The Siachen conflict was a military conflict between India and Pakistan over the disputed Siachen Glacier region in Kashmir. The contentious area is about 2,500 sq km. The conflict began in Apr 1984 when India gained control over all of the 70 kilometres long Siachen Glacier and all of its tributary glaciers, as well as the three main passes of the Saltoro Ridge immediately West of the glacier— Sia La, Bilafond La, and Gyong La. Pakistan controls the glacial valleys immediately West of the Saltoro Ridge. It was contested by Pakistan from Apr 1984 to 2003, when a cease fire was reached.
Background of Siachen Conflict
The conflict in Siachen stems from the incompletely demarcated territory on the map beyond the map coordinate known as NJ9842. The 1949 Karachi Agreement and 1972 Simla Agreement did not clearly mention who controlled the glacier, merely stating that the Ceasefire (CFL) terminated at NJ9842. It was presumed there would be no dispute over such a cold and barren region.
In April 1984 India launched Operation Meghdoot and occupied Siachen. Pakistan Army initiated an operation to displace the three hundred or so Indian troops from the key passes on 25 Apr 1984. Thus began the conflict at the highest battle field in the world.
Siachen Conflict 1984 to 2003
1984-87 Pakistan Army attempted to seize heights overlooking the passes. One of the biggest successes achieved by Pakistan in this period was the seizure of a feature overlooking Bilafond La. This feature was named “Qaid Post” and for three years it dominated Indian positions on the glacier. On 25 June 1987 Indian Army captured it from Pakistani forces. For his role in the assault, Subedar Bana Singh was awarded the PVC. The post was renamed Bana Post in his honour.
Sep 1987: Brig Pervez Musharraf (later President) launched an operation to retake the post. The attacks were repulsed.
March – May 1989: Indian Army launched Operation Ibex to seize the Pakistani post overlooking the Chumik Glacier. The operation was unsuccessful at dislodging Pakistani troops from their positions. Indian Army then launched an artillery attack on Kauser Base, the Pakistani logistical node in Chumik and successfully destroyed it. The destruction of Kauser Base induced Pakistani troops to vacate Chumik post.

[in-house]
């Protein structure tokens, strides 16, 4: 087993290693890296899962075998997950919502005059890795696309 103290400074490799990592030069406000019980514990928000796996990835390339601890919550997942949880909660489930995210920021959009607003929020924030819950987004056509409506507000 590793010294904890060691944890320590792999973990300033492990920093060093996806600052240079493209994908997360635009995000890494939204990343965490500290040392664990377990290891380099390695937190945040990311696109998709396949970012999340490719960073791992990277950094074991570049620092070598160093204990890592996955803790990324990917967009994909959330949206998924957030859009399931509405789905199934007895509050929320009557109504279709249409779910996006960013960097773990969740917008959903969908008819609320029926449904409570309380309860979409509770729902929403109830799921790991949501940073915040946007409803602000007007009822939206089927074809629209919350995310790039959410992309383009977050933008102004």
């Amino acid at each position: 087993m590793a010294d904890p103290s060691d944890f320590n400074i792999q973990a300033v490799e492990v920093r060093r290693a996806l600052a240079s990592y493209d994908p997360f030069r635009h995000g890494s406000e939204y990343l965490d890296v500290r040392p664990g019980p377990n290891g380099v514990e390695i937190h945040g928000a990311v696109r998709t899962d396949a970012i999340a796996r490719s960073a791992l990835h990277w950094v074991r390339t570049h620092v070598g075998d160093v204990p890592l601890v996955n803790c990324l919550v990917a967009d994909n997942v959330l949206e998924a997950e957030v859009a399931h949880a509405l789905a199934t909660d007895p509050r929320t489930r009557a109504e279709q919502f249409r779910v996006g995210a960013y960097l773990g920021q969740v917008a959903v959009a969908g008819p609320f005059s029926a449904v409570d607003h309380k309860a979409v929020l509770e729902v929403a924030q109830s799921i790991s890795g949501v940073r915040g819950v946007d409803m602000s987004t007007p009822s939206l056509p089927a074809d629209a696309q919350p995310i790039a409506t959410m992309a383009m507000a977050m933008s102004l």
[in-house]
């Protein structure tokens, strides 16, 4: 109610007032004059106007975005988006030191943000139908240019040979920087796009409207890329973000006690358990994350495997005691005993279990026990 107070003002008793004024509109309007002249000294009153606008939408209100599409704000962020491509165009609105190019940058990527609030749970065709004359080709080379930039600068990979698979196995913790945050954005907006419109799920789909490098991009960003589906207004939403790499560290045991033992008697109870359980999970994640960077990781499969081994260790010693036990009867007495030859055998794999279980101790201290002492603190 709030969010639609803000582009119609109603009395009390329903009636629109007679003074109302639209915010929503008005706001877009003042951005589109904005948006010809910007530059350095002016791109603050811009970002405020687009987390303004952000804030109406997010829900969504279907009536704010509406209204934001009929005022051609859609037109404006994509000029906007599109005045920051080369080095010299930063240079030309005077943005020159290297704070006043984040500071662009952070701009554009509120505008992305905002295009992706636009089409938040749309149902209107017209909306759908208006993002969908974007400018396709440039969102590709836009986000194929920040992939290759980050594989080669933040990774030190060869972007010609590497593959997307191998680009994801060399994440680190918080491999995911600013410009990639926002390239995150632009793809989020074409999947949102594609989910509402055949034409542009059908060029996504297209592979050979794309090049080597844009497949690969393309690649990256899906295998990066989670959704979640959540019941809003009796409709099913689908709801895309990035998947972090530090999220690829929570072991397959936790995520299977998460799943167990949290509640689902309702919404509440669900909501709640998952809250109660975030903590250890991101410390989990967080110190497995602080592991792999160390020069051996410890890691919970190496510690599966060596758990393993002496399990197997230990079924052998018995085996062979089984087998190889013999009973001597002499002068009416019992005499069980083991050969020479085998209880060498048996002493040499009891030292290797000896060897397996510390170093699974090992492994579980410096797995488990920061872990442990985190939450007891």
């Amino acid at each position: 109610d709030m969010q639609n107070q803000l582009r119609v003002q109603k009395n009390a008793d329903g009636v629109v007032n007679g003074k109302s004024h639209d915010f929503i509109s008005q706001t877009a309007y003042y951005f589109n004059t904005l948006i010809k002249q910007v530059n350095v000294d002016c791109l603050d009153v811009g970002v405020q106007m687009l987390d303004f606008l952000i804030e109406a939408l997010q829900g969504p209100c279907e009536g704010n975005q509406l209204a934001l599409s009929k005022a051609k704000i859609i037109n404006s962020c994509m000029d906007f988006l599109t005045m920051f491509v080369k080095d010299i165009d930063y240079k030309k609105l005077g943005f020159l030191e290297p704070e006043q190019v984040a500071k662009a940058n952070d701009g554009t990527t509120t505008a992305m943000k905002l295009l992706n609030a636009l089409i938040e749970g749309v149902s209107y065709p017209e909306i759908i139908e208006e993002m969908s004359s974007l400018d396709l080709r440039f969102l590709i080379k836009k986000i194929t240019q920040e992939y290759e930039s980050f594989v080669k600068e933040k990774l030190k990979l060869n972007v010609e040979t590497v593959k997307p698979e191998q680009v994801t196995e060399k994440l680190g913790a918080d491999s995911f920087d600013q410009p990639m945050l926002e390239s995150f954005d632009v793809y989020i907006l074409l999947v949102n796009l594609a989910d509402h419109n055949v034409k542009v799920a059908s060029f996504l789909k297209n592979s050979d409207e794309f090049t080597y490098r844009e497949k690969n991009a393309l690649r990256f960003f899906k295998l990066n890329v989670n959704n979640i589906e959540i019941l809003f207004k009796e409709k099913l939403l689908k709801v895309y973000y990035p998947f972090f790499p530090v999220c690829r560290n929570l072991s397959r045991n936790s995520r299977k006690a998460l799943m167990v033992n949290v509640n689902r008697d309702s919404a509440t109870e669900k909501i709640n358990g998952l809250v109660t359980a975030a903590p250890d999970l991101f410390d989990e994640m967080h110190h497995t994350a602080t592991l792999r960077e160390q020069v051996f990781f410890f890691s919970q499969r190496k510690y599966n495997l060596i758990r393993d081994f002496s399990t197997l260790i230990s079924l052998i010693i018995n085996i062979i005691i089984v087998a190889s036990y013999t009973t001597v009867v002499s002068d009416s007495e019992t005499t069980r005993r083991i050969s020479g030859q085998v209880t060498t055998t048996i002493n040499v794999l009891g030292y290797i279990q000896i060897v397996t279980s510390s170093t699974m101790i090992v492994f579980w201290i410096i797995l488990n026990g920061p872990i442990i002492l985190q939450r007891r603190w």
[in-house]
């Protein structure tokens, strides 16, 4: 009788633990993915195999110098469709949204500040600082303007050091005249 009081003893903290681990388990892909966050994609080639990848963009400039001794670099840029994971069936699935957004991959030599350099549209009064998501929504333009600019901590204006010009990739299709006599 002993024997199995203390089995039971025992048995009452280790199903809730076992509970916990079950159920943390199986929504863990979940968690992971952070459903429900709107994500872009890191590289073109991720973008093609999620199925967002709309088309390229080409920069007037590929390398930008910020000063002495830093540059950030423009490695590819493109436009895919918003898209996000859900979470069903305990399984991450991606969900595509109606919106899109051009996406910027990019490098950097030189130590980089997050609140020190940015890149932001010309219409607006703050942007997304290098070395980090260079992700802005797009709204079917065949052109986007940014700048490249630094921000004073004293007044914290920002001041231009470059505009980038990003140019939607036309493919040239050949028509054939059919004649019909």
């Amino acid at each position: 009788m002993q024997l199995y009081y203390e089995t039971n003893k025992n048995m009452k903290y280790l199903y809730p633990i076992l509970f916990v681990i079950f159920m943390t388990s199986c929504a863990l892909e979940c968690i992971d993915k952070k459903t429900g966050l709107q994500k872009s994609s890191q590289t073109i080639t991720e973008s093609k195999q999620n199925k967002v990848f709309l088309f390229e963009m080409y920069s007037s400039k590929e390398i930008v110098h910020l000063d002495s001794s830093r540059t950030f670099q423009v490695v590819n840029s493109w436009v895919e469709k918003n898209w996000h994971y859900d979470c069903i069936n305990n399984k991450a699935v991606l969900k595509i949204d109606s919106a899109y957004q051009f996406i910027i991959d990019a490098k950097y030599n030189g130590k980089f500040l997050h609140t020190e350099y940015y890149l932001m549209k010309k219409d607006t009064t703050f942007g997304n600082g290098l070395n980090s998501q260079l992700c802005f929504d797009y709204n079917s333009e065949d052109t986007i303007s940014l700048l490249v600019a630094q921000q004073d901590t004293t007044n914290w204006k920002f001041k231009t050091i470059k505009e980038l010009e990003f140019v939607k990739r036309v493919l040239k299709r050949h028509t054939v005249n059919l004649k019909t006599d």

July -Aug 1992: Indian Army launched Operation Trishul Shakti to protect the Bahadur post in Chulung when it was attacked by a large Pakistani assault team. Pakistan Force Commander Northern Areas and other senior assault commanders were killed and assault repulsed.
May 1995: Pakistan Army NLI units attacked Tyakshi post at the very Southern edge of the Saltoro defense line. The attack was repulsed.
June 1999: Indian Army seized control of Point 5770 on the Southern edge of the Saltoro defense line.
Current Status of Siachen Conflict
The Pakistanis control the glacial valley just five kilometers southwest of Gyong La. The Pakistanis have been unable get up to the crest of the Saltoro Ridge, while the Indians control the strategic high posts. A ceasefire went into effect in 2003.
The line between where Indian and Pakistani troops are presently holding onto their respective posts is referred to as the Actual Ground Position Line (AGPL).
Siachen Conflict: 97% of Casualties Due to Extreme Conditions
97% of the casualties on either side have been because of the severe weather. The two sides by 2003 had lost an estimated 2,000 personnel, primarily due to weather. India built the world’s highest helipad on the glacier at Point Sonam, 6,400 m above the sea level, to supply the troops.
One of the reasons behind the Kargil War, when Pakistan sent infiltrators to occupy vacated Indian posts across the LOC was their belief that India would be forced to withdraw from Siachen in exchange of a Pakistani withdrawal from Kargil. Both sides had previously desired to disengage from the costly military outposts but after the Kargil War. India decided to maintain her military outposts on the Siachen Glacier, wary of further Pakistani incursions into Kashmir if they vacate from the Siachen Glacier posts without an official recognition from Pakistan of the current positions.